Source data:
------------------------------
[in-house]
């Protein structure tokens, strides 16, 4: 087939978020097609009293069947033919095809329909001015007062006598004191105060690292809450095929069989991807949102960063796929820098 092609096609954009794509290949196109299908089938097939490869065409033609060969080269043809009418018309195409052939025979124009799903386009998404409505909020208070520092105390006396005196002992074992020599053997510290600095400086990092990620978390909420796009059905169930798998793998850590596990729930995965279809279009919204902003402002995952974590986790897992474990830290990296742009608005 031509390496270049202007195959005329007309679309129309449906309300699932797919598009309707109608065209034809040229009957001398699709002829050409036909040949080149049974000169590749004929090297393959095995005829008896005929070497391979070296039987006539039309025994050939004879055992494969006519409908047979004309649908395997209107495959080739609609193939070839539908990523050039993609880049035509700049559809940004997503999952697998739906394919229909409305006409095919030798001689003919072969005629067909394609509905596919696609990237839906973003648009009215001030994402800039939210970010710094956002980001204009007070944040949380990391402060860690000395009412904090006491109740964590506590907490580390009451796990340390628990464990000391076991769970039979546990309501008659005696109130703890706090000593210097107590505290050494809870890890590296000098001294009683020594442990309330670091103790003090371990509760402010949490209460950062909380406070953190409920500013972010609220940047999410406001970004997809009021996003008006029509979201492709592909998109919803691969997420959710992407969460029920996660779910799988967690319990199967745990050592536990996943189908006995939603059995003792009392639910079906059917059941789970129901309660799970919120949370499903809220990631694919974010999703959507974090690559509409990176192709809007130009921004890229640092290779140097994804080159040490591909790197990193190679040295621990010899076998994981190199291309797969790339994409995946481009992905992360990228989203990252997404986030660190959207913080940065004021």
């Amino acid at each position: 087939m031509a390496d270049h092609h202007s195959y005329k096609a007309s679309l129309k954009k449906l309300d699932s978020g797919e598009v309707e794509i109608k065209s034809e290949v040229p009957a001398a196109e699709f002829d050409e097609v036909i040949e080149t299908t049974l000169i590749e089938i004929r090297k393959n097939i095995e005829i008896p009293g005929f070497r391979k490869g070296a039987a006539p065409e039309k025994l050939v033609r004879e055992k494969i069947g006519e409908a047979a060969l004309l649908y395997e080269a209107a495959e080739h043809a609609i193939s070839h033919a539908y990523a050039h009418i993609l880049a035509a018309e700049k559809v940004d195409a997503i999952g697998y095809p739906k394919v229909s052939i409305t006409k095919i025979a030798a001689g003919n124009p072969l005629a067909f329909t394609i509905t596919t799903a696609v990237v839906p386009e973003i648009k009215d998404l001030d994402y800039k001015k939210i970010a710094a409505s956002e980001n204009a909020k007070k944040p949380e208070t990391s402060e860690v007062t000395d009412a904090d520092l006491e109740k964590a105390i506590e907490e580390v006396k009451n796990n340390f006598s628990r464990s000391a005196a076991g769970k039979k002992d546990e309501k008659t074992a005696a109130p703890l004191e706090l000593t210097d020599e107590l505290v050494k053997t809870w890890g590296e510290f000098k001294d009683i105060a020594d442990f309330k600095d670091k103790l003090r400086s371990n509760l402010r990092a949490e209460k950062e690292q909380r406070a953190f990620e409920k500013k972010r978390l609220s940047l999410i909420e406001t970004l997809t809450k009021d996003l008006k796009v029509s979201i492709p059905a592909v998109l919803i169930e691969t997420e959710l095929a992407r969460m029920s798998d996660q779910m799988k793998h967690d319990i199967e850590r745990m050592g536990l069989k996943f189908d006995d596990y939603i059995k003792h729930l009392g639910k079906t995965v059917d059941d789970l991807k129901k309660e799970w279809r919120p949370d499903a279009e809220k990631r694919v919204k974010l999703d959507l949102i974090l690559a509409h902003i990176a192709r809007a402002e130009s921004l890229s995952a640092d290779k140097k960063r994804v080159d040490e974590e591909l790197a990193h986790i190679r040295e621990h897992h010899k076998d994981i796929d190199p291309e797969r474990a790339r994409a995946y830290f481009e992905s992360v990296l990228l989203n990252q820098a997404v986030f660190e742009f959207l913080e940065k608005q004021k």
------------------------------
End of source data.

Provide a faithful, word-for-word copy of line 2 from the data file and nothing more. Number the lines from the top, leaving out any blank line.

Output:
């Protein structure tokens, strides 16, 4: 087939978020097609009293069947033919095809329909001015007062006598004191105060690292809450095929069989991807949102960063796929820098 092609096609954009794509290949196109299908089938097939490869065409033609060969080269043809009418018309195409052939025979124009799903386009998404409505909020208070520092105390006396005196002992074992020599053997510290600095400086990092990620978390909420796009059905169930798998793998850590596990729930995965279809279009919204902003402002995952974590986790897992474990830290990296742009608005 031509390496270049202007195959005329007309679309129309449906309300699932797919598009309707109608065209034809040229009957001398699709002829050409036909040949080149049974000169590749004929090297393959095995005829008896005929070497391979070296039987006539039309025994050939004879055992494969006519409908047979004309649908395997209107495959080739609609193939070839539908990523050039993609880049035509700049559809940004997503999952697998739906394919229909409305006409095919030798001689003919072969005629067909394609509905596919696609990237839906973003648009009215001030994402800039939210970010710094956002980001204009007070944040949380990391402060860690000395009412904090006491109740964590506590907490580390009451796990340390628990464990000391076991769970039979546990309501008659005696109130703890706090000593210097107590505290050494809870890890590296000098001294009683020594442990309330670091103790003090371990509760402010949490209460950062909380406070953190409920500013972010609220940047999410406001970004997809009021996003008006029509979201492709592909998109919803691969997420959710992407969460029920996660779910799988967690319990199967745990050592536990996943189908006995939603059995003792009392639910079906059917059941789970129901309660799970919120949370499903809220990631694919974010999703959507974090690559509409990176192709809007130009921004890229640092290779140097994804080159040490591909790197990193190679040295621990010899076998994981190199291309797969790339994409995946481009992905992360990228989203990252997404986030660190959207913080940065004021």